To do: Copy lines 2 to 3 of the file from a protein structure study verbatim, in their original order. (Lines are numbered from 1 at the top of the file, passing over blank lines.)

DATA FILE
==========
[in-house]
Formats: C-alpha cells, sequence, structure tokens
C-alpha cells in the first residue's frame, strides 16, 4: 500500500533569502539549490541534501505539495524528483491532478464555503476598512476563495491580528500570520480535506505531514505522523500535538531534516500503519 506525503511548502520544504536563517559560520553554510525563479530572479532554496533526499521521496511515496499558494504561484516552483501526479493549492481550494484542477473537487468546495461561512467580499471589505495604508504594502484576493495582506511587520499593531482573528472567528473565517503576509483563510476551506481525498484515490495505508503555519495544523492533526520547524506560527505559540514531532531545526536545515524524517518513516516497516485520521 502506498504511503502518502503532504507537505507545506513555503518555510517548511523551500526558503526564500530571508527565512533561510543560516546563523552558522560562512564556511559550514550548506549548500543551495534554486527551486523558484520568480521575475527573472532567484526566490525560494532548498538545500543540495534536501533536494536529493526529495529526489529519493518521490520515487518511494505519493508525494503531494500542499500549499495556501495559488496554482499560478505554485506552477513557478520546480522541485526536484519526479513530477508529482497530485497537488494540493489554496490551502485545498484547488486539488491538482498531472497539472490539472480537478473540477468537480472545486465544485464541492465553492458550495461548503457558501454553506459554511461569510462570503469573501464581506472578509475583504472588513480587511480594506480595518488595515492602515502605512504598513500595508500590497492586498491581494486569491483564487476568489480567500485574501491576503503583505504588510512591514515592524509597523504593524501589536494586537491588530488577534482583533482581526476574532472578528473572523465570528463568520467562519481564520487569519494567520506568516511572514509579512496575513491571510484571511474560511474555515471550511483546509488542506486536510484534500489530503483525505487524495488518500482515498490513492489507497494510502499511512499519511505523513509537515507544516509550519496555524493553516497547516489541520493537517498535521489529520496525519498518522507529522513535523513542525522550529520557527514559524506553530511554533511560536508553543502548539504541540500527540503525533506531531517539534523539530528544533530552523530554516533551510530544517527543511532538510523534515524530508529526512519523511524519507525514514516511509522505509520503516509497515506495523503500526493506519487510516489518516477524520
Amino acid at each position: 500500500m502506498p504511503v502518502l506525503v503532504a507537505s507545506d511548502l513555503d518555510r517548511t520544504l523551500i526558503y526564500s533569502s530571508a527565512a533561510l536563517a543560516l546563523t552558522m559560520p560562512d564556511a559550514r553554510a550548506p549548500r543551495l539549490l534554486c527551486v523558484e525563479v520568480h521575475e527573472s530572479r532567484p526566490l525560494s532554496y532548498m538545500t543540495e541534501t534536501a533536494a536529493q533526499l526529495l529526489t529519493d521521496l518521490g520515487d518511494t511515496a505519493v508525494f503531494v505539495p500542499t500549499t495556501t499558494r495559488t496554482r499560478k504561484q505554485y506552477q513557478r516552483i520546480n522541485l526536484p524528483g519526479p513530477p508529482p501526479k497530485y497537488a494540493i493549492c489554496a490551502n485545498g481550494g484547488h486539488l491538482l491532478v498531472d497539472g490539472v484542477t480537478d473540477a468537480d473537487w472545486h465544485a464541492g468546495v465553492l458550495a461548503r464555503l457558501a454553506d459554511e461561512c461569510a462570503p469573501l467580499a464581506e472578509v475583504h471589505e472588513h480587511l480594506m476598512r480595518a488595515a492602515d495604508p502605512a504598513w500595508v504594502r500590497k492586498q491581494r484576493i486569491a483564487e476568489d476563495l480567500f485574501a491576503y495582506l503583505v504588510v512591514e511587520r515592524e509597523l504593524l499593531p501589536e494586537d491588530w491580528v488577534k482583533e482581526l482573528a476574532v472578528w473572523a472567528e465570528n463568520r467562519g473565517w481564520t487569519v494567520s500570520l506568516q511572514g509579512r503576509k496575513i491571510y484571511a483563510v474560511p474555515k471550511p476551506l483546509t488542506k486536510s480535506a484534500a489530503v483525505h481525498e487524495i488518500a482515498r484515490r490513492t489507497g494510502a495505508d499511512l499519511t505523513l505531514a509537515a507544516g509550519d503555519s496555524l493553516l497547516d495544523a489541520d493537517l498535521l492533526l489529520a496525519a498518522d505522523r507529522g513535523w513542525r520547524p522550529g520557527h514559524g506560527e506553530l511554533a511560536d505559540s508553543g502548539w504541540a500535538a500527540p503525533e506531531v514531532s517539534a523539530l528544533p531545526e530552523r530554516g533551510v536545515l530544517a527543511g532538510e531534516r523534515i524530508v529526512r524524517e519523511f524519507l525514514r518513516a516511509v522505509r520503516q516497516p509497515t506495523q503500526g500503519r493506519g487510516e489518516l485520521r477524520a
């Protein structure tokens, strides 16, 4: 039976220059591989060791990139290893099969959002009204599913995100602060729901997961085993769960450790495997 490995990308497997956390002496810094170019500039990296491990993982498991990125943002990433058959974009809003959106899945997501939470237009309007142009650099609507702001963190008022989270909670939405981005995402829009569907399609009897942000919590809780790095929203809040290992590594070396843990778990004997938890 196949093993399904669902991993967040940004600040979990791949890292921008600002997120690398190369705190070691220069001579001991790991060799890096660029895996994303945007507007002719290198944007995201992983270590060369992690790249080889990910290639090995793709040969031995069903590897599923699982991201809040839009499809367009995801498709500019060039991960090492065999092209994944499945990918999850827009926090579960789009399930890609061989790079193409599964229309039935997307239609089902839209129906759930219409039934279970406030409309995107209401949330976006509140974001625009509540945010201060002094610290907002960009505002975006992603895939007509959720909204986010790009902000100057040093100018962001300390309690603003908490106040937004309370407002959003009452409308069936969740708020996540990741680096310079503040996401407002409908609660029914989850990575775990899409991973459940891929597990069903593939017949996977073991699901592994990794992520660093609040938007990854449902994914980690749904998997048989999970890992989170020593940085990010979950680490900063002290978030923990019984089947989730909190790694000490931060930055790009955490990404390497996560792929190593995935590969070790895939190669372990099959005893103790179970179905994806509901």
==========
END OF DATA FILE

Formats: C-alpha cells, sequence, structure tokens
C-alpha cells in the first residue's frame, strides 16, 4: 500500500533569502539549490541534501505539495524528483491532478464555503476598512476563495491580528500570520480535506505531514505522523500535538531534516500503519 506525503511548502520544504536563517559560520553554510525563479530572479532554496533526499521521496511515496499558494504561484516552483501526479493549492481550494484542477473537487468546495461561512467580499471589505495604508504594502484576493495582506511587520499593531482573528472567528473565517503576509483563510476551506481525498484515490495505508503555519495544523492533526520547524506560527505559540514531532531545526536545515524524517518513516516497516485520521 502506498504511503502518502503532504507537505507545506513555503518555510517548511523551500526558503526564500530571508527565512533561510543560516546563523552558522560562512564556511559550514550548506549548500543551495534554486527551486523558484520568480521575475527573472532567484526566490525560494532548498538545500543540495534536501533536494536529493526529495529526489529519493518521490520515487518511494505519493508525494503531494500542499500549499495556501495559488496554482499560478505554485506552477513557478520546480522541485526536484519526479513530477508529482497530485497537488494540493489554496490551502485545498484547488486539488491538482498531472497539472490539472480537478473540477468537480472545486465544485464541492465553492458550495461548503457558501454553506459554511461569510462570503469573501464581506472578509475583504472588513480587511480594506480595518488595515492602515502605512504598513500595508500590497492586498491581494486569491483564487476568489480567500485574501491576503503583505504588510512591514515592524509597523504593524501589536494586537491588530488577534482583533482581526476574532472578528473572523465570528463568520467562519481564520487569519494567520506568516511572514509579512496575513491571510484571511474560511474555515471550511483546509488542506486536510484534500489530503483525505487524495488518500482515498490513492489507497494510502499511512499519511505523513509537515507544516509550519496555524493553516497547516489541520493537517498535521489529520496525519498518522507529522513535523513542525522550529520557527514559524506553530511554533511560536508553543502548539504541540500527540503525533506531531517539534523539530528544533530552523530554516533551510530544517527543511532538510523534515524530508529526512519523511524519507525514514516511509522505509520503516509497515506495523503500526493506519487510516489518516477524520